Here we’re not talking about student loans and such, which are worthy of their own piece, but rather about the normal debts incurred once one is out in the “real” world. Whether you wish to buy a new car, take a much-needed holiday, do a home improvement or consolidate some of your other debts that may have gotten out of hand, you will doubtless find yourself needing a loan at one time or another.
And then of course there’s the “big one”: a mortgage, for those who are fortunate enough to get a leg up on the property ladder.
It’s little wonder that many people feel resigned to going through life with one debt or another hanging over their heads. Homeowners in particular have been feeling the pinch in recent years.
Mortgages: a big albatross for many
In October 2015 the Office for National Statistics (ONS) released data showing that in 2013, more than 1.1 million UK households were sitting on mortgage debts worth more than 4.5 times their income. The good news is that this is actually a slight drop compared to 2011, when 1.3 million households had mortgage debts at this level, representing a higher share of 14.5% of mortgagor households. The bad news is that the numbers still indicate that homeowners are vulnerable and could be adversely affected by the inevitable interest rate hikes.
The Resolution Foundation think tank’s chief economist Matthew Whittaker called it “concerning” that the number of households with high levels of mortgage debt relative to their income has fallen only slightly during a period of extraordinarily low interest rates. Said Mr. Whittaker, “With rate rises back on the agenda … it’s vital that banks engage with their customers to explain how their mortgage repayments could rise.”
Thanks to tougher mortgage lending rules that came into effect in April 2014, the banks have taken steps to make sure loans are truly affordable for home buyers and those looking to remortgage. They perform more thorough checks into the spending habits of prospective borrowers and are required to apply “stress tests” to mortgage applications to help ensure that the borrowers could still afford their payments if interest rates were to climb.
To further limit risky lending, the Bank of England, beginning in October 2014, also imposed limits on the supply of credit to highly leveraged households. (By their definition “highly leveraged” households are those with debt-to-income ratios above the 4.5 multiple.) And the formerly popular “interest-only” mortgages, once a viable option for financially challenged home buyers, are now, in the wake of the financial crisis, the sole province of affluent buyers.
But some feel that the newer protections still aren’t enough. The concern as expressed in the ONS report is that many households may have “normalised” lower interest rates and accordingly might have taken on more debt than is optimal for them in the long run. This could result in significant “mortgage distress” should interest rates rise to previous levels. One proactive step homeowners can take is to be diligent about reducing or eliminating their other debts, and to avoid taking on more debt if at all possible.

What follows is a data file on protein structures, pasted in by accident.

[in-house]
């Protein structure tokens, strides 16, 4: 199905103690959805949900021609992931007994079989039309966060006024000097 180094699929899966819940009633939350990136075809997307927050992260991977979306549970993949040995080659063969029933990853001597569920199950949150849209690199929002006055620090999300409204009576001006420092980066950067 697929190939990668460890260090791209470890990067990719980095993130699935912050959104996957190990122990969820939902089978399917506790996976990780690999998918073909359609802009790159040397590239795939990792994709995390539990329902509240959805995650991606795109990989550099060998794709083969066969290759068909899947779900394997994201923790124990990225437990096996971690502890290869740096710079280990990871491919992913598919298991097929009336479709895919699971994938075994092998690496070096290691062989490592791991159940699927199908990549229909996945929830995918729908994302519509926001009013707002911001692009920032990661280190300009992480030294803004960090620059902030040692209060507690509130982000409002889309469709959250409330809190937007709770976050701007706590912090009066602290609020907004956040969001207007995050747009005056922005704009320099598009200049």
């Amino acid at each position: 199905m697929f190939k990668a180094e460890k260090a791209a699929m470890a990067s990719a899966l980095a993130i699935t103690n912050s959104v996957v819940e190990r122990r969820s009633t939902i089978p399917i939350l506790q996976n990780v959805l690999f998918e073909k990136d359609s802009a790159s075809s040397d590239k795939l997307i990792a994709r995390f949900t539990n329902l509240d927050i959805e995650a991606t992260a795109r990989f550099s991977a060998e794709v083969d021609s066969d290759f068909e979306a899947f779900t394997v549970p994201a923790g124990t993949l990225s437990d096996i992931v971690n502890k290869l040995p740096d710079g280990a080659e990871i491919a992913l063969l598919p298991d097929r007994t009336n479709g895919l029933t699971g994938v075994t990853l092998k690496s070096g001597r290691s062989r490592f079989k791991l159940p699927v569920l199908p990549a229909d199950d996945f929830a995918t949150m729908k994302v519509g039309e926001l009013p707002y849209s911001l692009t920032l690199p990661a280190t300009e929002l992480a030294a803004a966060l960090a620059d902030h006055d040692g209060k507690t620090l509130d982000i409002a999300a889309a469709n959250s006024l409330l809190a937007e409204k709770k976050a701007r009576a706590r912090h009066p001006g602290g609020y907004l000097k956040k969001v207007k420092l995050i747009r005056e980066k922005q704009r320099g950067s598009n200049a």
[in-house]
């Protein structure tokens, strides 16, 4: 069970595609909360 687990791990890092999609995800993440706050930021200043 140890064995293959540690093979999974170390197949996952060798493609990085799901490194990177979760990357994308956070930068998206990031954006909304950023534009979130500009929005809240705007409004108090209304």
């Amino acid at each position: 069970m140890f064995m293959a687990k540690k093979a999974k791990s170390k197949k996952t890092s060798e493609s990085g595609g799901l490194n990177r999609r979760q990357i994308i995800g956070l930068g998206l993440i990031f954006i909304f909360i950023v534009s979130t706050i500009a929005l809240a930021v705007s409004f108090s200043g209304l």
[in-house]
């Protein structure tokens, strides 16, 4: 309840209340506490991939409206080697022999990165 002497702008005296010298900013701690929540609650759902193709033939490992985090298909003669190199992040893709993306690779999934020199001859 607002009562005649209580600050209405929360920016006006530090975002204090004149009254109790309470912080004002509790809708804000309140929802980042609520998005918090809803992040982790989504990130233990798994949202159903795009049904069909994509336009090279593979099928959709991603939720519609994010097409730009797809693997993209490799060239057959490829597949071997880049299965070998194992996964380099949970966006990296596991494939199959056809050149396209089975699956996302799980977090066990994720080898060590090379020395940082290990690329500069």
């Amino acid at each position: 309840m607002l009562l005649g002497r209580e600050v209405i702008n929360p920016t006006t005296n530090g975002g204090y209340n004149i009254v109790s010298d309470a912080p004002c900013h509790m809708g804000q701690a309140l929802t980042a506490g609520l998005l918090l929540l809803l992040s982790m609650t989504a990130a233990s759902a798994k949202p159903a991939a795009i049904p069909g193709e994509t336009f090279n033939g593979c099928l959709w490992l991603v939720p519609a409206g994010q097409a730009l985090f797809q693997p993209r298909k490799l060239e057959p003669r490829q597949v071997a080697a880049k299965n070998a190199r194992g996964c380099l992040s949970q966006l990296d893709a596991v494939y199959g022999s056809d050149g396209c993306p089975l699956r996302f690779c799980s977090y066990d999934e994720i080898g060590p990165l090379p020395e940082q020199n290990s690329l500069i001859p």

Arming yourself with knowledge can make it all a little easier.
Even if you’re not blessed with a house/burdened with a mortgage, you will still no doubt have to deal with lenders for various reasons. That’s no cause for distress. Debt may be a necessity at times but there are several things you can do to make it easier on yourself.
First off arm yourself with information. Thoroughly research the various types of loans available and once you’re clear about the type you need, research the lenders who provide that kind of loan, so you can choose one that offers reasonable rates and good customer service. Keep in mind that loans are a consumer product and lenders are competing for your money. Of course if you have excellent credit you’ll probably have a wider variety of choices, but even people with poor credit and low income can usually find an option that works for them.
If you have a lender in mind it is important not to simply rely on the content on their web site or in their ads. You’re better off consulting an objective third party source that provides pertinent information about the lender as well as reviews from people who have actually dealt with the company. And if you are still uncertain, consult with a qualified financial expert or, if debt is a problem, with one the numerous debt charities that help people work out their money issues.
Debt shouldn’t be a cloud that hangs over your head indefinitely. Manage your debts responsibly and make it a priority to pay them off as soon as possible. As well, always weigh every purchase and ask yourself if buying the item you’re considering is worth going into debt or further into debt. Debt is a responsibility, but it really doesn’t have to be a painful one.